181   Dan Piller, “New PUC rules clarify roles in electricity market,” Fort Worth Star-Telegram, February 23, 2004.
                     182    Dan Piller, “Energy seller says tapes prove market tampering,” Fort Worth Star-Telegram, February 4, 2004.
                     183    Sudeep Reddy and Pete Slover, “ERCOT Cuts Ties to Contractor,” Dallas Morning News, June 10, 2004.
                     184    Sudeep Reddy and Pete Slover, “Why did ERCOT pay a dead man?” The Dallas Morning News, July 18, 2004.
                     185    Sudeep Reddy and Pete Slover, “Why did ERCOT pay a dead man?” The Dallas Morning News, July 18, 2004.
                     186    Natalie Gott, “Lawmakers discuss ERCOT investigation,” Associated Press, Sept. 29, 2004.
                     187    Sudeep Reddy and Pete Slover, “ERCOT Hearings Urged,” The Dallas Morning News, July 7, 2004.
                     188    Claudia Grisales, “Electric Grid Group Picks Panel To Aid Inquiry,” Austin American-Statesman, June 16, 2004.
                     189    Sudeep Reddy and Pete Slover, “ERCOT Drops Suit Against ISPs,” Dallas Morning News, July 16, 2004.
                     190    “DPS Investigation targets state power grid manager,” Fort Worth Star-Telegram, June 3, 2004.
                      191   Claudia Grisales, “Power grid manager is facing audit over inquiry; PUC acts amid allegations of contract
                            irregularities involving senior workers,” Austin American-Statesman, June 4, 2004.
                     192    Pete Slover and Sudeep Reddy, “ERCOT allegations referred to Grand Jury,” Dallas Morning News, December
                            1, 2004.
                     193    Sudeep Reddy, “ERCOT hires a new chief exec,” Dallas Morning News, July 1, 2004.
                     194    Sudeep Reddy, “ERCOT seeking answers hotline,” Dallas Morning News, June 16, 2004.
                     195    “PUC to Hold meetings with ERCOT,” Associated Press, June 18, 2004.
                     196    “PUC seeks accountability from electricity agency,” Associated Press, June 9, 2004.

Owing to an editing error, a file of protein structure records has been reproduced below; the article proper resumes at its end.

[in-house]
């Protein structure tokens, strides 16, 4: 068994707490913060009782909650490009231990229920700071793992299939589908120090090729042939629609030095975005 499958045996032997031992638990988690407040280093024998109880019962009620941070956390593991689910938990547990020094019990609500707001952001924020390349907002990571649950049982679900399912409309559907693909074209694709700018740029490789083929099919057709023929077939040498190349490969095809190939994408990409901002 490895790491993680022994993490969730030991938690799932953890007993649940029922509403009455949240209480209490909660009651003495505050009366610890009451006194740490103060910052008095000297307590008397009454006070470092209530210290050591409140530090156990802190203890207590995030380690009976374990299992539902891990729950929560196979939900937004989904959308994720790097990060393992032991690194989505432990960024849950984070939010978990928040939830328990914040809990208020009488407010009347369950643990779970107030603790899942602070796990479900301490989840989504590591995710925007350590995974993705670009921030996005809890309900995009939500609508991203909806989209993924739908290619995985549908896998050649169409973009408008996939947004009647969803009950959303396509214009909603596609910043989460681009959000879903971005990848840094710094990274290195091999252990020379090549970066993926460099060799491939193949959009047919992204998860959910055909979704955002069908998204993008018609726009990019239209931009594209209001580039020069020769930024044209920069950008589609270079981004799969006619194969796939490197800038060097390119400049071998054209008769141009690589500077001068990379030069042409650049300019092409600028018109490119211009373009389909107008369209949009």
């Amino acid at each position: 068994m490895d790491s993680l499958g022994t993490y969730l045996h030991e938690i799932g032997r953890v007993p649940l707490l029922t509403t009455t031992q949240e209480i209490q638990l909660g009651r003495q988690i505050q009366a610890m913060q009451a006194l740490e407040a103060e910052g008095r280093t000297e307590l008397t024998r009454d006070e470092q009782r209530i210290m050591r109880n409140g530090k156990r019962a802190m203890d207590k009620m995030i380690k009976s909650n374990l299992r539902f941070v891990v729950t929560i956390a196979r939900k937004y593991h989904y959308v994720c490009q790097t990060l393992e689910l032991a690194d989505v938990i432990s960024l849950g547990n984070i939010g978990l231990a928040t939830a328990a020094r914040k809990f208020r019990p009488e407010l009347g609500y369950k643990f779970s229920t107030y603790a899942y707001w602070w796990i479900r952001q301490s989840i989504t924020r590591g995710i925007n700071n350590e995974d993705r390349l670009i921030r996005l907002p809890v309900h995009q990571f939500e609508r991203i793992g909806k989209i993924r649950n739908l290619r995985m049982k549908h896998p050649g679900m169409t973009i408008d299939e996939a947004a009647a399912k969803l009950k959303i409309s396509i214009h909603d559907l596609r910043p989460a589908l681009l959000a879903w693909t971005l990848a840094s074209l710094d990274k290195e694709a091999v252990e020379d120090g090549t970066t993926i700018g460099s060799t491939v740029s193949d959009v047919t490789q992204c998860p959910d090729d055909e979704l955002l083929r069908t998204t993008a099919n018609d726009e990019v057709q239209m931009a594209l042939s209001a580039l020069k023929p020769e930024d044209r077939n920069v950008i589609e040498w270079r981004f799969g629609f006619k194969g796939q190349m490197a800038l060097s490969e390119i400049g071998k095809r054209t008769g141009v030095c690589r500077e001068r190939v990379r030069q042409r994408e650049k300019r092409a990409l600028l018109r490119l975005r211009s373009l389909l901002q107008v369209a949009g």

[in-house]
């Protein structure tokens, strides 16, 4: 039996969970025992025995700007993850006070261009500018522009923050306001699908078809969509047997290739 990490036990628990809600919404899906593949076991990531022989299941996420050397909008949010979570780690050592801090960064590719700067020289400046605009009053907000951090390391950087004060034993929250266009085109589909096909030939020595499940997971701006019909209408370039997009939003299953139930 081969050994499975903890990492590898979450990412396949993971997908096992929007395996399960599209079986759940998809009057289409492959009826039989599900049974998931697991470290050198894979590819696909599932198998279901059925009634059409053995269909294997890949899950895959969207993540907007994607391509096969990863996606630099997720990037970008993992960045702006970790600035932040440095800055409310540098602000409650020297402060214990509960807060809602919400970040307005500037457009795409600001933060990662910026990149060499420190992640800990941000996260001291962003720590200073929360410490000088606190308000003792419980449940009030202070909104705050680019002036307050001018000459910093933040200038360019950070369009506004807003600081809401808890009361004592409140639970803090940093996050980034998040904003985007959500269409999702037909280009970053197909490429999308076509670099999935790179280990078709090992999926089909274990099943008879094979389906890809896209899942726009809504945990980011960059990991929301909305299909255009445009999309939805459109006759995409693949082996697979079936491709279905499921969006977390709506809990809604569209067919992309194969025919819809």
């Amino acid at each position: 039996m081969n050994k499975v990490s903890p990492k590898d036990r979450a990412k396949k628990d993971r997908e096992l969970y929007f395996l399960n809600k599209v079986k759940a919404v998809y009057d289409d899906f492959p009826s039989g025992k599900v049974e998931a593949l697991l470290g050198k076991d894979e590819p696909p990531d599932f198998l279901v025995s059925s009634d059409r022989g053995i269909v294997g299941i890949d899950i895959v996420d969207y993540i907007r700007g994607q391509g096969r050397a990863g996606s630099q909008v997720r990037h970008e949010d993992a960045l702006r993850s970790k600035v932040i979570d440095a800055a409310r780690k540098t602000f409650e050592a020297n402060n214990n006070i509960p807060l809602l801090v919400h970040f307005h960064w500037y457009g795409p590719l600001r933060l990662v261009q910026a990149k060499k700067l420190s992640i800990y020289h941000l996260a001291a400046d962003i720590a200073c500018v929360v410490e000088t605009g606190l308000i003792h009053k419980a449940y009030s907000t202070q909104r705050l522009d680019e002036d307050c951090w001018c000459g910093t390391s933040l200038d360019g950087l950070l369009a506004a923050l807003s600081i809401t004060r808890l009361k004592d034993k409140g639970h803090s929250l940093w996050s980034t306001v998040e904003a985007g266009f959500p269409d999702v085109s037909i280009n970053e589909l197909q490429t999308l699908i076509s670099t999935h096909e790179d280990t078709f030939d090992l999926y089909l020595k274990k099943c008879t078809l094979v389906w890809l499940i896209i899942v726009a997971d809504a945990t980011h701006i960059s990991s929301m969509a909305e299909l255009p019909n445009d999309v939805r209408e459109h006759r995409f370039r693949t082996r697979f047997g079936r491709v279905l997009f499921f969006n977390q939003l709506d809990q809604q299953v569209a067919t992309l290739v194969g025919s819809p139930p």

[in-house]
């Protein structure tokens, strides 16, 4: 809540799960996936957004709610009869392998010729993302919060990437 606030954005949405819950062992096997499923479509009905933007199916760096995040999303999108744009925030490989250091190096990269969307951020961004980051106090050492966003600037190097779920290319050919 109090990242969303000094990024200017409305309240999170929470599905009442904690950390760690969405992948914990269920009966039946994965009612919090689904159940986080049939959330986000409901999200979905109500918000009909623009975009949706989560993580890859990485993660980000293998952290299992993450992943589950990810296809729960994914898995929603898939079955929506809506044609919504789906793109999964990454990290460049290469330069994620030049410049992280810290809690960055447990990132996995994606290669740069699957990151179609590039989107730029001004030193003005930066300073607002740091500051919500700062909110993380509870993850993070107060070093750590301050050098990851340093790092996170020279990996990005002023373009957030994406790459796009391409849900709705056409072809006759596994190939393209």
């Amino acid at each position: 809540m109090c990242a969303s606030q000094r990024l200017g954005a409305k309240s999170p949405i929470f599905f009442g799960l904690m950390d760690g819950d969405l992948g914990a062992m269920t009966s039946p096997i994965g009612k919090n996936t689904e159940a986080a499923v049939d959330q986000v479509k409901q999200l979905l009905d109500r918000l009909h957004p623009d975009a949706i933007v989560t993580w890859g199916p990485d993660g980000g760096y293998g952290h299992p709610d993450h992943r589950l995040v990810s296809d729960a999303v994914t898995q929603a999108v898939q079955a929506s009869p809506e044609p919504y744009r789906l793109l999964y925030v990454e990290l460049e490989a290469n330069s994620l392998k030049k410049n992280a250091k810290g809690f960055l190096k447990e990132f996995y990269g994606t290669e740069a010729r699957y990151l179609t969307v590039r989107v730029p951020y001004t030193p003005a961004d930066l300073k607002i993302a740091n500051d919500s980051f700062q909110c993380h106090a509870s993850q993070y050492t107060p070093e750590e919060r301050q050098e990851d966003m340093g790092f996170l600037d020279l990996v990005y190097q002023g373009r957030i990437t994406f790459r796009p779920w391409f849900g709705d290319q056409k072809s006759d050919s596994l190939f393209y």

197    Oversight might have averted ERCOT scandal,” Fort Worth Star-Telegram, June 15, 2004.
                     198    Sudeep Reddy and Pete Slover, “ERCOT Cuts Ties to Contractor,” Dallas Morning News, June 10, 2004.
                     199    Reports of the Electric Reliability Council of Texas, Docket No. 27706, ERCOT’s 2005 Long Term Operations
                            Plan, pursuant to P.U.C. Subst. R. 25.362(k) at Bates stamp 77-91, Attachment E4, (Oct. 31, 2005), Control No.
                            27706, PUC interchange, Item Number 44, bate stamp 77.
                     200    Claudia Grisales, “Audit Rips ERCOT’s Business Practices,” Austin American-Statesman, Nov. 17, 2004.
                     201    Sudeep Reddy, “Audits blast grid operator,” Dallas Morning News, Nov. 17, 2004,
                     202    Claudia Grisales, “Audit Rips ERCOT’s Business Practices,” Austin American-Statesman, Nov. 17, 2004.
                     203    Claudia Grisales, “Audit Rips ERCOT’s Business Practices,” Austin American-Statesman, Nov. 17, 2004.
                     204    Public Utility Commission of Texas, Scope of Competition in Electric Markets in Texas at 50, (Jan. 2003).
                     205    “Market Restructuring Cost-Benefit Analysis — Final Report,” November 30, 2004, Tabors Caramanis &